Swift v. Esdale

Annotate this Case

306 So. 2d 268 (1975)

Julian SWIFT, as Clerk of the Tenth Judicial Circuit of Alabama v. James ESDALE and Willie Esdale.

SC 623.

Supreme Court of Alabama.

January 16, 1975.

*269 Earl C. Morgan, Dist. Atty., Tenth Jud. Circuit of Ala., Birmingham, for appellant.

George S. Brown, Birmingham, for appellees.


Appellees filed a petition for declaratory judgment in the Circuit Court of the Tenth Judicial Circuit, sitting in equity, asking that appellant, as Clerk of the Circuit Court of the Tenth Judicial Circuit, be made a party respondent; and that, upon final hearing, the court render a judgment declaring appellees legally absolved from their obligation as judgment debtors and discharging them as sureties. Appellant demurred to this petition and his demurrer was overruled. Appellant then filed an answer, which he subsequently amended. The cause came on to be heard; and the court decreed that petitioners be relieved *270 from any liability to pay any part of the final forfeiture rendered against them by the Criminal Division on September 15, 1970. Appellant's application for rehearing was denied on July 31, 1973. From this judgment of the trial court this appeal was taken.

Appellees, James and Willie Esdale, were doing business as professional bail bondsmen in Jefferson County, Alabama. On July 21, 1969, appellees executed an appearance bond in the amount of $1,000.00, to secure the appearance of James Lee Jones, who was charged with the offense of grand larceny. When Jones failed to appear in court for trial on September 26, 1969, this bond was forfeited. On September 15, 1970, the forfeiture was made final. On December 4, 1970, appellees filed a motion to set aside this forfeiture, which motion was heard and denied by the court on April 2, 1971. Subsequently, appellees learned that Jones was in jail in New Orleans, Louisiana. Exercising their rights as bail, they then went to New Orleans, got Jones, and brought him back to Alabama, placing him in the custody of the sheriff of Jefferson County. Since no execution had ever issued on the judgment of forfeiture, appellees at this point brought the present action, asking for a declaratory judgment that they be legally absolved from their obligation as judgment debtors, and discharging them as sureties. The court below chose to treat this petition as a bill in the nature of a bill of review. It was held that appellees should be exonerated from any liability under the bail bond, but that they should be taxed with costs. From this judgment the appellant has taken this appeal.

Before addressing ourselves to the merits of this appeal, we must first consider several technical arguments raised in the brief of appellees. Appellees point out that nowhere in the appellant's brief is there any reference to any of appellant's assignments of error. We have held that a brief is insufficient which fails to make specific application to the ruling assigned as error. Zanaty v. Hagerty, 280 Ala. 232, 191 So. 2d 516 (1966). And where no assignments of error are mentioned in brief, they must be considered to be argued in bulk; and if any one of them is without merit, the court will not consider the rest of them. Piper Ice Cream Co. v. Midwest Dairy Products Corp., 279 Ala. 471, 187 So. 2d 228 (1966). However, under newly adopted Supreme Court Rule 52, no defect in a brief will be grounds for affirmance unless the opposing party, by motion, calls such defect to the attention of the court and the adverse party. Since this was not done here, we cannot affirm this case on the basis that appellant's brief is defective.

Appellant argues that a bill in the nature of a bill of review is not a proper device to use in remitting a forfeited bail bond. It should be noted that, in the past, our courts have recognized a technical distinction between a bill of review and a bill in the nature of a bill of review. Cunningham v. Wood, 224 Ala. 288, 140 So. 351 (1932). However, under the new Alabama Rules of Civil Procedure, it is no longer necessary to make this distinction. A.R.C.P. 60(b) retains the substance of all the devices heretofore used to attack a final judgment, including bills of review and bills in the nature of bills of review, but destroys the artificial boundaries between them. See comment to Rule 60. In the instant case, the facts relied on came into being after final judgment and after the time for appeal had expired. We have previously held that facts that come into being after the former decree was rendered, and at a time when they could not be used as a basis for a new trial, can be brought up by a bill of review. Gardner v. Gardner, 250 Ala. 251, 34 So. 2d 157 (1948); Louisville and Nashville R. Co. v. Mauter, 203 Ala. 237, 82 So. 487 (1919).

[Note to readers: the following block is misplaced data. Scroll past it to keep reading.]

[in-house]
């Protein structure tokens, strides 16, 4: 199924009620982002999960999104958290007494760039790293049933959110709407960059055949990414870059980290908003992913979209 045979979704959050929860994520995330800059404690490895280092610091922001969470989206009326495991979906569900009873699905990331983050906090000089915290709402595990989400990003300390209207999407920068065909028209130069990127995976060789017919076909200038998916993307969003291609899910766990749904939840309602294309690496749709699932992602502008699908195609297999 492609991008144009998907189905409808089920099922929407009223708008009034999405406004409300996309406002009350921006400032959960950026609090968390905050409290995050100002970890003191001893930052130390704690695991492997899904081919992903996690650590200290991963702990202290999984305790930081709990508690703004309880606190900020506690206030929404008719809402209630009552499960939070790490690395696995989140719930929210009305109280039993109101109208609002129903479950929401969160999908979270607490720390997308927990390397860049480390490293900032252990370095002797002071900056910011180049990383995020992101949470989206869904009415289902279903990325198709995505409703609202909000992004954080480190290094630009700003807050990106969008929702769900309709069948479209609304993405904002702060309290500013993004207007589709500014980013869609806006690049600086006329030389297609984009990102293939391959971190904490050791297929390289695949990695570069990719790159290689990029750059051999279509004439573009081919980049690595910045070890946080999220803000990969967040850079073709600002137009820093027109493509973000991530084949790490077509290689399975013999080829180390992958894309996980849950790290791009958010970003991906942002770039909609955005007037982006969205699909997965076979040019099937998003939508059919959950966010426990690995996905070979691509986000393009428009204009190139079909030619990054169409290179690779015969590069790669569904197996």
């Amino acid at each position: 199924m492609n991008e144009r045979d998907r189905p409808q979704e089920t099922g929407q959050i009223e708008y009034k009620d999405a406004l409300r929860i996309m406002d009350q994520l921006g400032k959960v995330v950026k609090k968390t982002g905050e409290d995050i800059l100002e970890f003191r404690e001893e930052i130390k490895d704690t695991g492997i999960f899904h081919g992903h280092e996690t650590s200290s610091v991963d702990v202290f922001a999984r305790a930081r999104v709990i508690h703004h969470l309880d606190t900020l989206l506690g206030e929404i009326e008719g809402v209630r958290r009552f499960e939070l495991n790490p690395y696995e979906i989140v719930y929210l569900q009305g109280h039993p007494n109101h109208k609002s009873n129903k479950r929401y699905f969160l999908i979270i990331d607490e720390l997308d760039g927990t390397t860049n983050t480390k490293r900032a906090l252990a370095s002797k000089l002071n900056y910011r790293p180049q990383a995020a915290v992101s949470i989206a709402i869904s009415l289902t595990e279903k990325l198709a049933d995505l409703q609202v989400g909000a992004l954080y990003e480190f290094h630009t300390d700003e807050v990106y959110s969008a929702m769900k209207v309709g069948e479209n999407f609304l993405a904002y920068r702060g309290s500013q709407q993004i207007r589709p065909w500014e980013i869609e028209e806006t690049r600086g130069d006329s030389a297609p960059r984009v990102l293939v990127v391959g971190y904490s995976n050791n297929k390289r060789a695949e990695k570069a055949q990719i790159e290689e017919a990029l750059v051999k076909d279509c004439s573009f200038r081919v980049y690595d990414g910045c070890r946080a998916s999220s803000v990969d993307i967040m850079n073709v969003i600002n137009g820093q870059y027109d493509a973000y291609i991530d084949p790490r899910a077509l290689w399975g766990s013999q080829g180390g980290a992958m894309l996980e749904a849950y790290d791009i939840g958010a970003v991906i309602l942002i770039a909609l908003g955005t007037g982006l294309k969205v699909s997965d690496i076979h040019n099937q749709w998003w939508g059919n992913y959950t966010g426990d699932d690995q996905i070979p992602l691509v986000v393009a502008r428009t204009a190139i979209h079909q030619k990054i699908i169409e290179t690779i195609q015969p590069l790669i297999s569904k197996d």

Appellant argues, however, that appellees should either have taken an appeal from the final judgment of forfeiture or applied to the Board of Pardons and Paroles for a remission of the forfeiture. *271 The time for taking an appeal in this case had already expired when appellees placed Jones in the custody of the sheriff. An appeal would therefore have been useless to appellees. As for appellant's contention that an application to the Board of Pardons and Paroles is the exclusive remedy for remission of a final forfeiture of a bail bond, he only cites as authority Code of Alabama, Title 42, § 16, and a Law Review article, Hill, "Bail and Recognizance in Alabama: Some Suggested Reforms," 21 Alabama Law Review 601, 606 (1969). This article does indeed support this contention; but as authority, it merely cites us back to Title 42, § 16, and appellant admits that he can find no other authority for this argument. Title 42, § 16 states that the Board of Pardons and Paroles shall have the power to remit fines and forfeitures, but it nowhere says that this is the exclusive remedy for doing so. We do not think that this section of the Code alone can support the proposition sought to be sustained by appellant.

There is some authority, however, for the proposition that a court cannot constitutionally remit fines and forfeitures. Constitution of 1901, § 124, states that "The governor shall have power to remit fines and forfeitures ..." This was interpreted to mean that the remission of fines and forfeitures was the exclusive domain of the executive branch and that neither the judiciary nor the legislature could constitutionally remit fines and forfeitures. Haley v. Clark, 26 Ala. 439 (1855); State v. Stone, 224 Ala. 234, 139 So. 328 (1932). See, also, Constitution of 1901, § 43. In Montgomery v. State, 231 Ala. 1, 163 So. 365, 101 A.L.R. 1394 (1935), it was held that § 124 also gave the executive branch the exclusive power to suspend imposition of sentences and to place defendants on probation. Subsequently, Amendment 38 was added to our Constitution. This amendment was designed to take the place of § 124; and we set it out here in full: